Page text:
Negligence is active if it creates a danger which results in injury. Negligence is passive if it merely permits the danger to exist.
Thus, this instruction as well as the one above must be considered to determine if the jury was correctly charged with the applicable law or to ascertain if they were confused or misled.
The law of Mississippi must be closely analyzed to determine the nature and extent of the law of indemnity and whether these instructions operated to emasculate any right of AGS to indemnity under that law. Mississippi follows the general rule that joint tortfeasors in pari delicto, where each are guilty of acts or omissions which could have proximately caused the underlying injury, are not entitled to indemnity from each other. Home Ins. Co. v. Atlas Tank Mfg. Co., 230 So. 2d 549, 551 (Miss.1970); Bush v. City of Laurel, 215 So. 2d 256, 260 (Miss.1968). See Smith Petroleum Serv., Inc. v. Monsanto Chem. Co., 420 F.2d 1103, 1111 (5th Cir. 1973); McPhee v. Oliver Tyrone Corp., 353 F. Supp. 601, 605 (N.D. Miss. 1972). However, Mississippi does recognize a right to indemnity when the parties are not in pari delicto, as when one party does an act or creates a dangerous condition, exposing the other to liability for his passive negligence in failing to discover such condition.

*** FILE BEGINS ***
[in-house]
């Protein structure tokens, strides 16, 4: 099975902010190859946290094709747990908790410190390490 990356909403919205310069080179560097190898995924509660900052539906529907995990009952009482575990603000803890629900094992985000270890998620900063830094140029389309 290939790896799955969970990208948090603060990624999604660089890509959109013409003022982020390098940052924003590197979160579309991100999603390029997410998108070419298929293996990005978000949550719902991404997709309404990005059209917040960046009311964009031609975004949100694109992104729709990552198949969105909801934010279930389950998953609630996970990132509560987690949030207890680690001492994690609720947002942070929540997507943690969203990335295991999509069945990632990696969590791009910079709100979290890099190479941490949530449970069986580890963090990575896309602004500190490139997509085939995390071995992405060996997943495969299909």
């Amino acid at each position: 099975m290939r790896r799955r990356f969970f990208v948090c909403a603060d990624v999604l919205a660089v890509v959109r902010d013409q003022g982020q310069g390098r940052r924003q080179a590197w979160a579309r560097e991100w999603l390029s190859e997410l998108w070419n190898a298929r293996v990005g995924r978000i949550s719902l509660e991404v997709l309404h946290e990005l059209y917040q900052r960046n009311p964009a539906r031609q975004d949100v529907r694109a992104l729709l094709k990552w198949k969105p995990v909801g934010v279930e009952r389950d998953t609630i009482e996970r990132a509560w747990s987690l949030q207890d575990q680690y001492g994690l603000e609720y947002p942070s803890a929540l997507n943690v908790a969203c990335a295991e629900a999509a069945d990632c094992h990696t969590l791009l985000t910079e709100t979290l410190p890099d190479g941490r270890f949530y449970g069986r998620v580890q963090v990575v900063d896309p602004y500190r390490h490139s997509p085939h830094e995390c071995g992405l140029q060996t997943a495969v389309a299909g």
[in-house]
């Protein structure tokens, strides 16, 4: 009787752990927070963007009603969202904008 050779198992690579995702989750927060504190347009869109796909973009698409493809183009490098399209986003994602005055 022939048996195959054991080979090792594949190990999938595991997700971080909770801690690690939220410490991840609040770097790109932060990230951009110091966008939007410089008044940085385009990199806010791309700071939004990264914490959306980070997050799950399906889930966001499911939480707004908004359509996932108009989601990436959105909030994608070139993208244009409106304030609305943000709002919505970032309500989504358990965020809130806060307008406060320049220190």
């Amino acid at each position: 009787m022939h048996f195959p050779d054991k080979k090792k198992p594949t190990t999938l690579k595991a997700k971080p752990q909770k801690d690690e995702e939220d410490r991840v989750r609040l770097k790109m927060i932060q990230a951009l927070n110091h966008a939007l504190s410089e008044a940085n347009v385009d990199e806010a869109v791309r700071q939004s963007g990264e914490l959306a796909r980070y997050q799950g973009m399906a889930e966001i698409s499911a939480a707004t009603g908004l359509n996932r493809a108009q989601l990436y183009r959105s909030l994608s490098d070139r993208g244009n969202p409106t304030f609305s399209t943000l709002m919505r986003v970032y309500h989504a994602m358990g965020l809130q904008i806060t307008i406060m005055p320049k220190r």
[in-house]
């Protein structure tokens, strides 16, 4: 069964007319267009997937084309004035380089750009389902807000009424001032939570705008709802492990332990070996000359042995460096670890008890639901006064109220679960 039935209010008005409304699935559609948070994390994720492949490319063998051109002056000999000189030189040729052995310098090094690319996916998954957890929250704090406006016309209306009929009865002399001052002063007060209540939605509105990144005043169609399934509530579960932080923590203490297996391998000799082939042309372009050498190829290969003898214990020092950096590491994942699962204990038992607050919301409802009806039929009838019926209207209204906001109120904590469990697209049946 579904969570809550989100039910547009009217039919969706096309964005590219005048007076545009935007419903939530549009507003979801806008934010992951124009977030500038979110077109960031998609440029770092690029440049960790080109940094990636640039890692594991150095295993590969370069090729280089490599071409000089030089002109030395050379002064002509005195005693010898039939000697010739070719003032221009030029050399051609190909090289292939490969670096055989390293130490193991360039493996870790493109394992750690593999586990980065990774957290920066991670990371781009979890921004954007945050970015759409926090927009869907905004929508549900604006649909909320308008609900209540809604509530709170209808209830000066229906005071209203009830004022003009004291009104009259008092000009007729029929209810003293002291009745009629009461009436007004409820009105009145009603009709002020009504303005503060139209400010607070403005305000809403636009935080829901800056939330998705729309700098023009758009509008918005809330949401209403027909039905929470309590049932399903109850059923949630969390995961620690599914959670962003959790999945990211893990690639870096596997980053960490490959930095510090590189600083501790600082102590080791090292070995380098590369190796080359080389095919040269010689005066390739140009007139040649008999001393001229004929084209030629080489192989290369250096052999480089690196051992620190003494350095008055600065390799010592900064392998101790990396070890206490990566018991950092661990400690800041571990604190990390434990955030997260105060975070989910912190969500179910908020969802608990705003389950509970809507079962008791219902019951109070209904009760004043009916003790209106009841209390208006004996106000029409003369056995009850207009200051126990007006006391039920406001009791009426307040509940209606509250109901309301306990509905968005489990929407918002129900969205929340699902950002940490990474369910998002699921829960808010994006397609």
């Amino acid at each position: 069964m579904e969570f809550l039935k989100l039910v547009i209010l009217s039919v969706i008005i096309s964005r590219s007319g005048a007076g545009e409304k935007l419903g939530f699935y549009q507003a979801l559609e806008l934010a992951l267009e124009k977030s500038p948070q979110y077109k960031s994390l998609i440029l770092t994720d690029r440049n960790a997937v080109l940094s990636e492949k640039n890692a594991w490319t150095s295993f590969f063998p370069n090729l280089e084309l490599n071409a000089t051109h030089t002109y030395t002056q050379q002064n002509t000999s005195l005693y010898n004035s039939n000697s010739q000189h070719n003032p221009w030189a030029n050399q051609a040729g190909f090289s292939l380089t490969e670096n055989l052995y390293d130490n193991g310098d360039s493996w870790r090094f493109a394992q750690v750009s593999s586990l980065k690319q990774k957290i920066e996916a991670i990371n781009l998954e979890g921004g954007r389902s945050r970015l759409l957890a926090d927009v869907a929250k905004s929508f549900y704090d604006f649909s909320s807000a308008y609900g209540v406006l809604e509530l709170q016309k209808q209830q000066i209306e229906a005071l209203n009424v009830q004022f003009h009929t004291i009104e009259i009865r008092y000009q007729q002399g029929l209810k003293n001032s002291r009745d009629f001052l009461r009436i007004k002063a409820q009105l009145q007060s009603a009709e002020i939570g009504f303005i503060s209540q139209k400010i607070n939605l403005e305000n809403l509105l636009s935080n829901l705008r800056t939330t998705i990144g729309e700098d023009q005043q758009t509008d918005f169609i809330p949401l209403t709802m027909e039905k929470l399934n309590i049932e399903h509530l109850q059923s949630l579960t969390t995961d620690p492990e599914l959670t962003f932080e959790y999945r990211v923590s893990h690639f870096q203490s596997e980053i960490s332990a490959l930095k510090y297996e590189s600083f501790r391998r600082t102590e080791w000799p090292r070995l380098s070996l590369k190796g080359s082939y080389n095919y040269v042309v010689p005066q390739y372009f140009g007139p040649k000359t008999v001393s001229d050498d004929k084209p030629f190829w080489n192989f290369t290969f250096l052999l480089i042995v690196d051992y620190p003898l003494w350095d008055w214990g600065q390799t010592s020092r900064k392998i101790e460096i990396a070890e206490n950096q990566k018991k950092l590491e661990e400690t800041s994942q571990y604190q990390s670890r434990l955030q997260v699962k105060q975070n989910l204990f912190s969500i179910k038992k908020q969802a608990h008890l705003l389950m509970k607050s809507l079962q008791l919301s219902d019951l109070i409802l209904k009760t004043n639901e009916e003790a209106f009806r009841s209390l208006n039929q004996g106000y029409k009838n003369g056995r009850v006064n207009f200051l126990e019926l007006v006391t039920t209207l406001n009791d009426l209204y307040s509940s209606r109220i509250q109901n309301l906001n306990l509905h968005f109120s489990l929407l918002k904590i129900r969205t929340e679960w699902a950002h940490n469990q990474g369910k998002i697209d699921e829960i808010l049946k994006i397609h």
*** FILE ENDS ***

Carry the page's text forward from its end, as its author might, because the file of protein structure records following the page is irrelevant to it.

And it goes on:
The rule is clearly set out in St. Louis & San Francisco Railway v. United States, 187 F.2d 925 (5th Cir. 1951): 'In Mississippi, as generally elsewhere, a right of indemnity * * * arises in favor of one not actively at fault against an active wrongdoer.' 187 F.2d at 927. Bush, supra, 215 So. 2d at 260.
The Mississippi court later succinctly set out the general rule governing implied indemnity for tort liability in Home Insurance, supra.